The camera technology found in the latest cell phones is truly remarkable. Gone are the days of blurry and dark photos. Now, every one of us is able to take sharp, high resolution images without having to invest in an expensive camera.
But just because cell phones have made it easier to take beautiful photos, it does not mean they are perfect every single time. Any one can take photos but it takes real skill and effort to create visually-pleasing, artful images.
Don’t get lost in the crowd. Follow these easy tips to get the most of out your cell phone photos:
1) Forget the Filters
When you’re using the same filters that everyone else is using, it’s hard to make something truly unique. The standard filters are great, but they aren’t everything.
To make your photo stand out, skip the filters and use editing software instead. Whether you use a photo editing app on your phone or opt for more expansive software on your computer, editing puts you in control. You can manually edit things like brightness, contrast, sharpness, saturation and color temperature. By playing around with these settings, you’ll be able to define your own style aesthetic and distinguish yourself from all the rest.
2) Don’t Use the Flash
Flashes on cell phones are not really flashes. They are super bright LED lights and using them to take a photo can ruin your color temperature and flood the images with light. These flashes can make pictures appear blurry or overexposed.
Your best bet is to find another light source. If you don’t have one with you, use whatever is available around you. Experiment with strange and interesting light sources. Some will work shockingly well and others may not but trying is half the fun. You never know when you’ll find an unexpected light source that captures exactly what it is you were hoping to convey.
3) Clean Your Lens
It is absolutely amazing what cleaning your lens can do for the clarity of your image. Our pockets, purses, tabletops, and hands are not always the cleanest things and this dirt and grime can muck up the lens.
Cell phone lenses are made to be strong and durable so if you’re stuck, you can clean it with any soft cloth but it’s always best to do a proper clean with a proper lens solution.
4) Don’t Zoom
Zooming can ruin the quality and sharpness of your photographs. If you are wanting to draw focus to something, use cropping instead.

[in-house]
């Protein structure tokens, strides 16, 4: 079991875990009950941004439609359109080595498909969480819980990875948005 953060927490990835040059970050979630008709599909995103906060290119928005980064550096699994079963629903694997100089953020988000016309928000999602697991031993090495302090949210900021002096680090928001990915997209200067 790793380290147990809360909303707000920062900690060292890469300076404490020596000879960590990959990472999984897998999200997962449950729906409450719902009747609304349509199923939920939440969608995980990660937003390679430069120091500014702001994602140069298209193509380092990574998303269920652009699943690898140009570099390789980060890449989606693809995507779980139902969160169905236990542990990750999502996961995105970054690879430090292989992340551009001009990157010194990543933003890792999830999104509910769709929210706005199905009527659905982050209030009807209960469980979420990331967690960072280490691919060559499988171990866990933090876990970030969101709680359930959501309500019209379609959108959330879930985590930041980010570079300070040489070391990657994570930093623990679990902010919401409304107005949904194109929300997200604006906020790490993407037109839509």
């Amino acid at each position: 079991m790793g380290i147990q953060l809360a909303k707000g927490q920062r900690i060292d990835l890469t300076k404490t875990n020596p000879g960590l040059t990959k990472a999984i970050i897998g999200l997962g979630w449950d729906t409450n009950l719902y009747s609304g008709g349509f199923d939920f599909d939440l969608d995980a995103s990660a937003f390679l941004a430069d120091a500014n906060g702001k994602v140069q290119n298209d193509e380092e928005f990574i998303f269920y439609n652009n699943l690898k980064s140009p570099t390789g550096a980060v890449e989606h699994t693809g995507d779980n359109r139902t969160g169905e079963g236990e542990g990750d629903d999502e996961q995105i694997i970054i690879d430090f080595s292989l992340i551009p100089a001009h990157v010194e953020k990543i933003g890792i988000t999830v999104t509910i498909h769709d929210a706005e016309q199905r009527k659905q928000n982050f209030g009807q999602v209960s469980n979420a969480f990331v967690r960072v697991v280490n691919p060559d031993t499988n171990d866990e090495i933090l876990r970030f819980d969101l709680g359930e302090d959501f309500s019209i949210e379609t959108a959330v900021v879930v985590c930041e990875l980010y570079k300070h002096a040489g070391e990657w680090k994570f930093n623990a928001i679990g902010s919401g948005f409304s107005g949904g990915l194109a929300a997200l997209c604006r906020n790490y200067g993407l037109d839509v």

When you zoom, the camera is just taking a guess at what is there. It is filling in the blanks itself and that can lead to distortion. When you crop an image to create focus, you are maintaining the resolution and the crispness of your image. If you are trying to get closer to a subject, the best way to do that is to actually get closer to the subject. It will produce a better image. If this is not possible, crop the image so it appears like you were closer.
5) Consider the Rules
Creativity is a beautiful thing and you should let it control your process, however, there are some rules of composition that are worth keeping in mind. These simple rules can transform your photographs. The rule of thirds is probably the most common one to consider.
By dividing your frame into thirds, and placing your subject along these third lines, you create a compelling image that invites your viewer to look closely and investigate. If you have a hard time imagining these lines, turn on the rule of thirds overlay. A grid will appear on your screen helping you see where in the frame your subjects are appearing.
6) Avoid Lens Flare
Yes, some lens flare can be good. It’s showing up in lots of mobile photography lately but it isn’t always the right direction for your image. Lens flare can blur the details in your photo, leaving your viewer without a clear focus or understanding of what is in the frame.
If a lens flare is occurring and you want to use it, try moving it around in your frame to get the effect the way you want it. Changing the angle of your camera will change the amount of flare. If you’re trying to avoid it, you can cup your hand over your lens to create a lens hood or, if possible, adjust your frame so the light source causing the flare is no longer a part of the image.
7) Stay Steady
Keeping your cell phone steady is a key element for most photos, especially those taken at night or in low light. When you’re shooting in darkness, your camera will adjust the shutter speed, slowing it down to allow more light. This means it takes a little longer to capture your image and any movement will blur things.
Try holding the phone with both hands or using a stable surface like a tripod. If you are able to get a tripod with a remote, you won’t have to touch your phone at all which means that it’s sure to stay steady.
8) Take Lots of Shots
When you see something that strikes you, take lots of shots of it. Why stop at one? The fact that cell phone photos are digital means you have nothing to lose. You aren’t using film and there isn’t a lot of time and processing involved in viewing the image so take advantage. Try different angles and distances, get creative. Don’t be afraid of bad photos. Sometimes you’ve got to wade through the mess of what doesn’t work in order to find out what does. And what works might not be the exact same every single time. Snap away and see what shakes out.
The availability of quality cameras in our phones has given everyone who owns one the opportunity to take gorgeous photos. But, unfortunately, not all cell phone photos are created equal. By following any or all of the above tips, you will position yourself ahead of the pack by creating striking and compelling imagery. If you’re going to take cell phone photos, why not take the best cell phone photos?